Father Martin exorcism book Hostage to the Devil getting multiple adaptations
Presented by: Adam Pockross
New production house Penchant Entertainment just secured the rights to Father Malachi Martin's 1976 non-fiction book Hostage to the Devil: The Possession and Exorcism of Five Contemporary Americans. Penchant hopes to simultaneously adapt the bestseller for both television and film projects.
Father Martin was originally a Jesuit priest and multi-doctorate holder who rose to prominence in the Catholic Church. He soon became disillusioned with the whole operation, though, in some part because he felt that "Satan had taken hold of the Vatican," according to the Independent's 1999 obituary.
After Martin left the Church, he became one of the world's foremost exorcism experts, particularly after writing Hostage to the Devil, -- a first-hand and frightening account of modern day possession. Of course, Martin's book benefited greatly from the popularity of William Peter Blatty's 1971 The Exorcist novel, and William Friedkin's 1973 film upon which it was based.
The Hollywood Reporter notes that Father Martin's "influential exorcism" account is "sometimes cited as an inspiration" for The Exorcist, but Blatty's novel was published some five years earlier, so that math doesn't exactly add up. Regardless, Martin's work remains popular and relevant, considering not just this new development deal, but also Netflix's 2016 documentary, Hostage to the Devil. Though the titles are similar, as you can see in the trailer below, the doc delves more into Martin's life and his final exorcism than the five exorcisms covered in his 1976 novel. However, the trailer does give you a sense of how taxing exorcisms must be, not only on the possessed, but also on the priest.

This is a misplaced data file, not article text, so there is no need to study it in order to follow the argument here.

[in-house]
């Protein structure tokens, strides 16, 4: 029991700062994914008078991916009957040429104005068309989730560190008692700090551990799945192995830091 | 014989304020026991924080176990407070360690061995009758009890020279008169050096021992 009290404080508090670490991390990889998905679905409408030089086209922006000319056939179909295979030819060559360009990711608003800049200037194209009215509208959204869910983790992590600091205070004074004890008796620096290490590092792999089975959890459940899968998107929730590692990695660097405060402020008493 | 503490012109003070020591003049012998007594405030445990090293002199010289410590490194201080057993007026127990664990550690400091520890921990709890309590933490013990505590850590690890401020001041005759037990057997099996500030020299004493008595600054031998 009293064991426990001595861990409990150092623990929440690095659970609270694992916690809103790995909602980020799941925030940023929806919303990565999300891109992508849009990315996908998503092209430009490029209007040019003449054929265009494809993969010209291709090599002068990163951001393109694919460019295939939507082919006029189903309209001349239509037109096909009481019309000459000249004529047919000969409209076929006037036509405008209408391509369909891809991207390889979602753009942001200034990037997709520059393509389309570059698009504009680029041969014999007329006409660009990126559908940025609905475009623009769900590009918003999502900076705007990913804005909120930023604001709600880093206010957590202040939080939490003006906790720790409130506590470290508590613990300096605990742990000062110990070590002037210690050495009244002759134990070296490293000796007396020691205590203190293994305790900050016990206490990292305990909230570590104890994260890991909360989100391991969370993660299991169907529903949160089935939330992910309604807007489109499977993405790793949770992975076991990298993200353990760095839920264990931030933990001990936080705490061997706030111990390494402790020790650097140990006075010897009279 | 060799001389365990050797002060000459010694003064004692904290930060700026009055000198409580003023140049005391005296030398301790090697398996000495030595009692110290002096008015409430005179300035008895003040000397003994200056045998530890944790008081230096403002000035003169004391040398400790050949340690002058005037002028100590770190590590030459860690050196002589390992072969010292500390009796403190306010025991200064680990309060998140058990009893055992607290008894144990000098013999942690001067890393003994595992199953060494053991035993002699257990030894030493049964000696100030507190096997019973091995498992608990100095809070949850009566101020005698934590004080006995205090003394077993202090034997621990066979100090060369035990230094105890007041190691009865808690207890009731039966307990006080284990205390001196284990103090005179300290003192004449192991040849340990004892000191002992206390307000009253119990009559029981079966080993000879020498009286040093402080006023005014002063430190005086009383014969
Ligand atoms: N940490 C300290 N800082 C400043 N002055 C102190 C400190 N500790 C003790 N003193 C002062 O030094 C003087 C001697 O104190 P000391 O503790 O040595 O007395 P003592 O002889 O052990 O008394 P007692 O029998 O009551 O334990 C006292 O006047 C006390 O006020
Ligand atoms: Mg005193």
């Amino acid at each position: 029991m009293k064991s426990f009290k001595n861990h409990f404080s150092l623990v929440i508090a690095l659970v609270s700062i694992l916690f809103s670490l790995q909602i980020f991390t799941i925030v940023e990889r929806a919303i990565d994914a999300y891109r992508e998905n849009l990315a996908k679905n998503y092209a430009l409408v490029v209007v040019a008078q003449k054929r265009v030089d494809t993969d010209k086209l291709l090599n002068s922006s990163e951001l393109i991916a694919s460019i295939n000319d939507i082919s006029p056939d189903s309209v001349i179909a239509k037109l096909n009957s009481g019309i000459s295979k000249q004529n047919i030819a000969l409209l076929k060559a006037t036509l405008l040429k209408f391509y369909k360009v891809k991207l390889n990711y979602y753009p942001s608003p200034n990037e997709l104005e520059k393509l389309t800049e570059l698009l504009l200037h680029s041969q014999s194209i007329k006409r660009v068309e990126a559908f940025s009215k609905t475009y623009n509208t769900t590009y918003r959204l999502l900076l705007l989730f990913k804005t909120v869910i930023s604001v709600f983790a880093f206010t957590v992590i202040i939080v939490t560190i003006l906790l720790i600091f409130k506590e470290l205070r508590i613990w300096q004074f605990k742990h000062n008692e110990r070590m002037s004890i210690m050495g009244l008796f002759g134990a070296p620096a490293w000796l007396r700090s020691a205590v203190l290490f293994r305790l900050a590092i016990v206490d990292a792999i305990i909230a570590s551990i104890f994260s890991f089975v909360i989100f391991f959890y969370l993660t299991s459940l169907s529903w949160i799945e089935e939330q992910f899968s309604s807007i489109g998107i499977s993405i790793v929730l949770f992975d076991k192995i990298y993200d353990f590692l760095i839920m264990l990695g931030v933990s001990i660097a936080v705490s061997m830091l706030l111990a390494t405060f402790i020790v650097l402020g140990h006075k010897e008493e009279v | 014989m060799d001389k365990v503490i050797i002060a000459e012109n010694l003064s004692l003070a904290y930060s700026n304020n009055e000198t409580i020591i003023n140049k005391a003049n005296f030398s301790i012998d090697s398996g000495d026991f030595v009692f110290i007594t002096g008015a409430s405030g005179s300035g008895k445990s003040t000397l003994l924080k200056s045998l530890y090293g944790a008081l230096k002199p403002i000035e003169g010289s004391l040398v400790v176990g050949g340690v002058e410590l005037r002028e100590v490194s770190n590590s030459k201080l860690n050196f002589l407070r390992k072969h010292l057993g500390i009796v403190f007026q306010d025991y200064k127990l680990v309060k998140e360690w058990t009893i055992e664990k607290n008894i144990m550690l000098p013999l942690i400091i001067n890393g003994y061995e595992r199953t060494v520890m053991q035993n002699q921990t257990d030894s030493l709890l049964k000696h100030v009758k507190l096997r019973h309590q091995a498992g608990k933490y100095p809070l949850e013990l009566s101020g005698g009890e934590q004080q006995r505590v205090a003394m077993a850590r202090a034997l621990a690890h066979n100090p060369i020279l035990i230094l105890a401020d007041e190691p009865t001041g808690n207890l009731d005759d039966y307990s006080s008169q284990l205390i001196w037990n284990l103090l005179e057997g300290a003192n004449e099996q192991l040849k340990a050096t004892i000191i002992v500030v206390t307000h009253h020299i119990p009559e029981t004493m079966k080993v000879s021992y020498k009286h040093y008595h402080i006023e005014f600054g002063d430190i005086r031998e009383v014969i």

Penchant Entertainment just launched this year but already has a number of projects in development, including a supernatural thriller written by Eric Heisserer (Arrival) and Zach Crawly (Heroes Reborn). And it sounds like they're planning on going all in with this title, with multiple, simultaneous adaptations.
“Since its publication,Hostage to the Devil has been the canonical book on possession and exorcism and we are thrilled to finally be able to bring it to life,” Penchant principal Erin Eggers told THR. “With such vibrant, character-rich material at our disposal, our goal is to shatter genre expectations and reset the bar for elevated supernatural fare.”
So, what do you think? Does that sound possessing to you?